Jamila Lyiscott

3 ways to speak English

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0:11

Today, a baffled lady observed the shell where my soul dwells

0:17

And announced that I'm "articulate"

0:22

Which means that when it comes to enunciation and diction

0:26

I don't even think of it

0:27

‘Cause I’m "articulate"

0:30

So when my professor asks a question

0:32

And my answer is tainted with a connotation of urbanized suggestion

0:36

There’s no misdirected intention

0:38

Pay attention

0:39

‘Cause I’m “articulate”

0:42

So when my father asks, “Wha’ kinda ting is dis?”

0:45

My “articulate” answer never goes amiss

0:48

I say “father, this is the impending problem at hand”

0:52

And when I’m on the block I switch it up just because I can

0:55

So when my boy says, “What’s good with you son?”

0:58

I just say, “I jus’ fall out wit dem people but I done!”

1:03

And sometimes in class

1:05

I might pause the intellectual sounding flow to ask

1:08

“Yo! Why dese books neva be about my peoples”

1:11

Yes, I have decided to treat all three of my languages as equals

1:15

Because I’m “articulate”

1:19

But who controls articulation?

1:22

Because the English language is a multifaceted oration

1:25

Subject to indefinite transformation

1:27

Now you may think that it is ignorant to speak broken English

1:30

But I’m here to tell you that even “articulate” Americans sound foolish to the British

1:36

So when my Professor comes on the block and says, “Hello”

1:39

I stop him and say “Noooo …

1:42

You’re being inarticulate … the proper way is to say ‘what’s good’”

1:46

Now you may think that’s too hood, that’s not cool

1:49

But I’m here to tell you that even our language has rules

1:52

So when Mommy mocks me and says “ya’ll-be-madd-going-to-the-store”

1:57

I say “Mommy, no, that sentence is not following the law

2:02

Never does the word "madd" go before a present participle

2:06

That’s simply the principle of this English”

2:08

If I had the vocal capacity I would sing this from every mountaintop,

2:12

From every suburbia, and every hood

2:14

‘Cause the only God of language is the one recorded in the Genesis

2:18

Of this world saying “it is good"

2:20

So I may not always come before you with excellency of speech

2:24

But do not judge me by my language and assume

2:26

That I’m too ignorant to teach

2:28

‘Cause I speak three tongues

2:29

One for each:

2:30

Home, school and friends

2:32

I’m a tri-lingual orator

2:34

Sometimes I’m consistent with my language now

2:36

Then switch it up so I don’t bore later

2:38

Sometimes I fight back two tongues

2:40

While I use the other one in the classroom

2:42

And when I mistakenly mix them up

2:44

I feel crazy like … I’m cooking in the bathroom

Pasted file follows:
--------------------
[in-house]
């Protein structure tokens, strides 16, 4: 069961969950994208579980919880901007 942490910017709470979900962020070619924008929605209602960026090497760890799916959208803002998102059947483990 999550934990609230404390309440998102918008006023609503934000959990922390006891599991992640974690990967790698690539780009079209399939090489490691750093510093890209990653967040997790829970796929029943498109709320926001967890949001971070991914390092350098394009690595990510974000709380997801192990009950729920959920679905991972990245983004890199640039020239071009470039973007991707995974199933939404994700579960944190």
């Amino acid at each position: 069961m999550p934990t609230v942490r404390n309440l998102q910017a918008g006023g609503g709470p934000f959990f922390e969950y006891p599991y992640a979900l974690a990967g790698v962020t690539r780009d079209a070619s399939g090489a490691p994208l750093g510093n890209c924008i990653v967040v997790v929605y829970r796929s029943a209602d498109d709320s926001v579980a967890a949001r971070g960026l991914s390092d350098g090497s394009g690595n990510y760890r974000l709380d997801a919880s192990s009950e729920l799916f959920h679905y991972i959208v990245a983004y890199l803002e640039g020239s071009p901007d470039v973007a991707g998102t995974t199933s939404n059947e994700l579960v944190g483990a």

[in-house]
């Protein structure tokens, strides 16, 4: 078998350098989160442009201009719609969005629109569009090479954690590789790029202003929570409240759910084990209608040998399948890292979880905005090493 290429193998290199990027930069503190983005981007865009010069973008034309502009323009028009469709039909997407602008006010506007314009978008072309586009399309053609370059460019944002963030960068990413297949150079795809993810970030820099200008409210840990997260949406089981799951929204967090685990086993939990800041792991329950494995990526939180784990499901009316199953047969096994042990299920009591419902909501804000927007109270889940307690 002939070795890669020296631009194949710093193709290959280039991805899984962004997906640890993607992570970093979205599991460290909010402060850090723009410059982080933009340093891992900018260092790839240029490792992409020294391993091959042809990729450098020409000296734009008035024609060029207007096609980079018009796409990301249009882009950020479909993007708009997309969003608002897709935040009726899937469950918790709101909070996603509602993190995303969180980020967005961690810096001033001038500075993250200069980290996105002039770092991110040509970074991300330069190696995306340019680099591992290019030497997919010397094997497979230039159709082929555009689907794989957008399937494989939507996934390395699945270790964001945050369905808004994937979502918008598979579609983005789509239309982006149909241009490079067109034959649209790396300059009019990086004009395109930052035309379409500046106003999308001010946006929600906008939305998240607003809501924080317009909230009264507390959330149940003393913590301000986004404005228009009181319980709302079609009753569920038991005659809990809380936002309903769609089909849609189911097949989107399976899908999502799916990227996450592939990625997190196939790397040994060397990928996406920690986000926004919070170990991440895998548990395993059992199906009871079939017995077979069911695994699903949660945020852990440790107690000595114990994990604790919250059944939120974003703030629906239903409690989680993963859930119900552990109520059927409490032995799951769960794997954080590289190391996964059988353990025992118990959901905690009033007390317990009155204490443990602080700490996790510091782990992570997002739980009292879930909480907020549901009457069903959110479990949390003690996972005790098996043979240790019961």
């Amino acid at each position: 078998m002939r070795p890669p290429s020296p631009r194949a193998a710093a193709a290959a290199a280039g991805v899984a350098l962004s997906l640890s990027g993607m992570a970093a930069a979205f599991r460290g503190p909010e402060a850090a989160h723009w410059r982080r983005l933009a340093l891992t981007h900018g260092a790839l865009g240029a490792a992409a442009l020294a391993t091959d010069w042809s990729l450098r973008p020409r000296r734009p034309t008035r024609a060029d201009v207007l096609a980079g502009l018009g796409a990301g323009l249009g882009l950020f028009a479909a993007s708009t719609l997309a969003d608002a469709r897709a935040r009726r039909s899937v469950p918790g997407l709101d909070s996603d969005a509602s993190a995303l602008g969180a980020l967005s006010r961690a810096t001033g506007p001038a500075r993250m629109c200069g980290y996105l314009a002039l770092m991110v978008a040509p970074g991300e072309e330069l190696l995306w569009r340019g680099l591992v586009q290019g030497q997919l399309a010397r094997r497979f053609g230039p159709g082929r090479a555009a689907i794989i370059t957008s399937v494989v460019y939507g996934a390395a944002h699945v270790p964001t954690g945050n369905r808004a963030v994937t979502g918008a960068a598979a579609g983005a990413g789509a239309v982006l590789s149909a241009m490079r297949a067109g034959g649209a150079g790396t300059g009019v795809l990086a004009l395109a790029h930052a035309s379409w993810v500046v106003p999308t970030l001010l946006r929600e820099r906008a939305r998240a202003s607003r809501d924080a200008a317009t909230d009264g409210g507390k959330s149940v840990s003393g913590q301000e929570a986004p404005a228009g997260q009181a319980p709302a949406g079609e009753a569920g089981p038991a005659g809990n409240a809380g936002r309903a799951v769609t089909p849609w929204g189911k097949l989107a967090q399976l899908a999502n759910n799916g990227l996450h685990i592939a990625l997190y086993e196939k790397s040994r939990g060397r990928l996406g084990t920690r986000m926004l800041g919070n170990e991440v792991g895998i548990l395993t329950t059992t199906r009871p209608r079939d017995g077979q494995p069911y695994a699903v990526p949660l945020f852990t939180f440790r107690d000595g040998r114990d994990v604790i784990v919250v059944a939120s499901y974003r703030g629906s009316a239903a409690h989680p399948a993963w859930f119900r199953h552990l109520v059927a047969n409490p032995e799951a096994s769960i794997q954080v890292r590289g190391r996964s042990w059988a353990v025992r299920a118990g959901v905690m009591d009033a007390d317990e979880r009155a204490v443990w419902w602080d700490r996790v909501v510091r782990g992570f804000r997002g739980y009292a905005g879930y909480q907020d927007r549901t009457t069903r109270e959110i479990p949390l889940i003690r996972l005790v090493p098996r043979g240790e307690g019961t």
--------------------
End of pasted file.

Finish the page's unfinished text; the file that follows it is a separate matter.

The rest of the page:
2:48

I know that I had to borrow your language because mines was stolen

2:55

But you can’t expect me to speak your history wholly while mines is broken

3:00

These words are spoken

3:02

By someone who is simply fed up with the Eurocentric ideals of this season

3:07

And the reason I speak a composite version of your language

3:10

Is because mines was raped away along with my history

3:14

I speak broken English so the profusing gashes can remind us

3:18

That our current state is not a mystery

3:21

I’m so tired of the negative images that are driving my people mad

3:26

So unless you’ve seen it rob a bank stop calling my hair bad

3:30

I’m so sick of this nonsensical racial disparity

3:34

So don’t call it good unless your hair is known for donating to charity

3:38

As much as has been raped away from our people

3:43

How can you expect me to treat their imprint on your language

3:47

As anything less than equal

3:49

Let there be no confusion

3:51

Let there be no hesitation

3:53

This is not a promotion of ignorance

3:55

This is a linguistic celebration

3:58

That’s why I put "tri-lingual" on my last job application

4:04

I can help to diversify your consumer market is all I wanted them to know

4:08

And when they call me for the interview I’ll be more than happy to show that

4:11

I can say:

4:12

“What’s good”

4:13

“Whatagwan”

4:14

And of course …“Hello”

4:17

Because I’m “articulate”

4:20

Thank you.

4:21

(Applause)

Jamila Lyiscott is a “tri-tongued orator;” in her powerful spoken-word essay “Broken English,” she celebrates — and challenges — the three distinct flavors of English she speaks with her friends, in the classroom and with her parents. As she explores the complicated history and present-day identity that each language represents, she unpacks what it means to be “articulate.”

About the speaker
Jamila Lyiscott · Poet and educator

Jamila Lyiscott weaves words about language, education and the African Diaspora.

Jamila Lyiscott weaves words about language, education and the African Diaspora.